Really Bizarre WiFi Network Problems

We are currently on our third wireless base station. First was a Netgear, next came a Linksys and now we have an Apple Airport Express. There are three laptops on the network, not all of them on at the same time. One is an HP Pavilion running XP, and the two others are Apple Laptops. The problem has been the same with any of the three base stations. With no rhyme or reason the connection to the internet is dropped. The broadcast signal from the base station is fine. The Motorola Surf Board cable modem seems fine and the cable company says everything tests out fine. When the connection drops sometimes a reset of the modem and base station gets us back online but sometimes it does not. Sometimes we have to actually wait hours to get back online. Hard wiring to the back of the modem always works perfectly. I have changed the channel that the base station uses. While we have a cordless phone and microwave oven there is no correlation with them and the problem and the base station is far from them. I know there are other wireless networks in the neighborhood but I doubt any of them are broadcasting on channel three. I have changed the channels around and there doesn't seem to be any affect regardless of the channel. this is becoming a major frustration and problem because we are trying to work from home and rely on the internet to work. Any ideas?? Thanks!

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On 31 Oct 2006 12:28:52 -0800, "Jay" wrote in :

Then the base stations are probably not at fault -- look for some external common factor (e.g., interference).

Sounds like interference. See tips in wikis below on types and methods of elimination.

Lots of other possible causes of interference.

3 is an overlapping channel. Only try it if you don't have luck with 1, 6, or 11.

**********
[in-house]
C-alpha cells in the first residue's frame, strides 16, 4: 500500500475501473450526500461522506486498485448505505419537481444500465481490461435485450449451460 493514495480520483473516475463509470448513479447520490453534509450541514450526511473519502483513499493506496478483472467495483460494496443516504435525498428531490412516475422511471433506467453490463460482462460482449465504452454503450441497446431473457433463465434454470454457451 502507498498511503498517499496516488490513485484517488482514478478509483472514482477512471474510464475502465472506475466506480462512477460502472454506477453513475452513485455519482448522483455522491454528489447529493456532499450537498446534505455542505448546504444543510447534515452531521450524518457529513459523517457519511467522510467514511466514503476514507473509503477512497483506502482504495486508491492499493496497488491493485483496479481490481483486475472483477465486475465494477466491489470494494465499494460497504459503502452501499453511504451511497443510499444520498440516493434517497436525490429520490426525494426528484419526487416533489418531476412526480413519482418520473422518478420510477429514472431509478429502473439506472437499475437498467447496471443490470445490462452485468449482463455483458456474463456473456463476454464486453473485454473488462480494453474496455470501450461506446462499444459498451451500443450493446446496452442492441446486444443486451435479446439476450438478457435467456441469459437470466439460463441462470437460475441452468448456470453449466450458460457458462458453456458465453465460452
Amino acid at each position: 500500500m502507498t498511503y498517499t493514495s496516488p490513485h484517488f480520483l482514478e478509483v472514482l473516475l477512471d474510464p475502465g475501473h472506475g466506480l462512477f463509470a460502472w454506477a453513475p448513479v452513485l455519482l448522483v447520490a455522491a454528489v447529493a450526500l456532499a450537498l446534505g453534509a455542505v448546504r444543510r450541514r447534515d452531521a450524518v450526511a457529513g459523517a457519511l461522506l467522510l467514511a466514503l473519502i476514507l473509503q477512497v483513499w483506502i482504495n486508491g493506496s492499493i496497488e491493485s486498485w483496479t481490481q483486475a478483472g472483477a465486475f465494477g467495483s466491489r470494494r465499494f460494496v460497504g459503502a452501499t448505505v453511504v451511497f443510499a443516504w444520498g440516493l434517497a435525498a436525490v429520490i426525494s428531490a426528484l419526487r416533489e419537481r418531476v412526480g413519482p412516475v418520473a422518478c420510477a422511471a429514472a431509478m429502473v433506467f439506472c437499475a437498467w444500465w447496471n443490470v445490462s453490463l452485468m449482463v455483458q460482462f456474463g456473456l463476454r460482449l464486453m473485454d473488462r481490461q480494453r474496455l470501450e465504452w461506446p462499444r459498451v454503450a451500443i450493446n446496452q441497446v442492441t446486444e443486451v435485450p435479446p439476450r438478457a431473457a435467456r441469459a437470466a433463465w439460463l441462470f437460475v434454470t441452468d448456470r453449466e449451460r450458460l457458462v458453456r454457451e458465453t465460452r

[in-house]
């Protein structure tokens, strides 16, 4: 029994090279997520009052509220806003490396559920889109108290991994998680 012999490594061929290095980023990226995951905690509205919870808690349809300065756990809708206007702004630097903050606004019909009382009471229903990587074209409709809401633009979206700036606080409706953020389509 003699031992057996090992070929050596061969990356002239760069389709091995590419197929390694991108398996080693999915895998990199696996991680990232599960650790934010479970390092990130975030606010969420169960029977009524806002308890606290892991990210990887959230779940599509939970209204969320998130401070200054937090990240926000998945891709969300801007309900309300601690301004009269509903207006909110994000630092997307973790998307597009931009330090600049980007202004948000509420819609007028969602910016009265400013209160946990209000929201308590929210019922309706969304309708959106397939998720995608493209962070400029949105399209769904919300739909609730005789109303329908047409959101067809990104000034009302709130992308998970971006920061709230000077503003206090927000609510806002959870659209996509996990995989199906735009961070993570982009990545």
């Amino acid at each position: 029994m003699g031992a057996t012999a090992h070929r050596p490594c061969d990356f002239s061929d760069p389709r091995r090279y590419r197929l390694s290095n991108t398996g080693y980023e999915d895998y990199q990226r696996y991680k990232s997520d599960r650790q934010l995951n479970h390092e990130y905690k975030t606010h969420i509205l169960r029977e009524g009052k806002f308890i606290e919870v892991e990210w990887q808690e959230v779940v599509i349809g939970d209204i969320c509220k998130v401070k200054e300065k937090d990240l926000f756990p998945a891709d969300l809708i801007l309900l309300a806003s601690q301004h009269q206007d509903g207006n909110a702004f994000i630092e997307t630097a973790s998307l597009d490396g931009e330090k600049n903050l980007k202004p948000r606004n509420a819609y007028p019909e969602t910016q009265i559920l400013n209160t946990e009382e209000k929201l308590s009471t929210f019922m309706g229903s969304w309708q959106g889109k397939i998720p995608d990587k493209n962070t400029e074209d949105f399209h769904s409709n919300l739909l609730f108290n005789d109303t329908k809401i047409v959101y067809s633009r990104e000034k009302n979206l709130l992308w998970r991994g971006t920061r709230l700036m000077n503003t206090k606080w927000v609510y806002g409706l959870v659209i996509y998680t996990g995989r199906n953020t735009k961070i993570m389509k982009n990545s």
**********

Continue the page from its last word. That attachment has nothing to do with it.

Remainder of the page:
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John Navas

Beware of your cordless phone. Some of them will transmit signal even when they are not actually being used to let its base know it is there and available. Being very local to the users computer and wifi, it very effectively "blocks" the wifi signal, even though it may seemingly be on a different channel set. Sometimes the wifi can take a while to resync again.

Alternatively you may well have another source of interference as yet not identified, wireless doorbell, AV sender, even some security devices and any of these devices could just as easily be at your neighbours!

Try reducing the distance between the AP and the client computer to only a few feet if possible and see if there is a point where the connection becomes more stable. If you get a good reliable connection when really close, it is most likely that you do have an interference problem.

This problem is not that bizarre, it only seems that way!


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Hi, Possible interference such as 2.4GHz cordless phone? Spyware problem? Tried different channels? I seem to like channel 11. What kinda security feature are you using. Don't broadcast your SSID.

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Tony Hwang

You are not narrowing the down the problem.

Three things have to happen for you to get out to the Internet. The laptops have to talk to the router and the router has to talk to the modem and the modem has to connect to the outside world.

What you have to figure out is, are you losing connection to the router or the connection between the router and the modem.

If you can still pull up the router's config screen or ping the router than its the connection between the router and the modem. If you can't see the router well then there's your problem.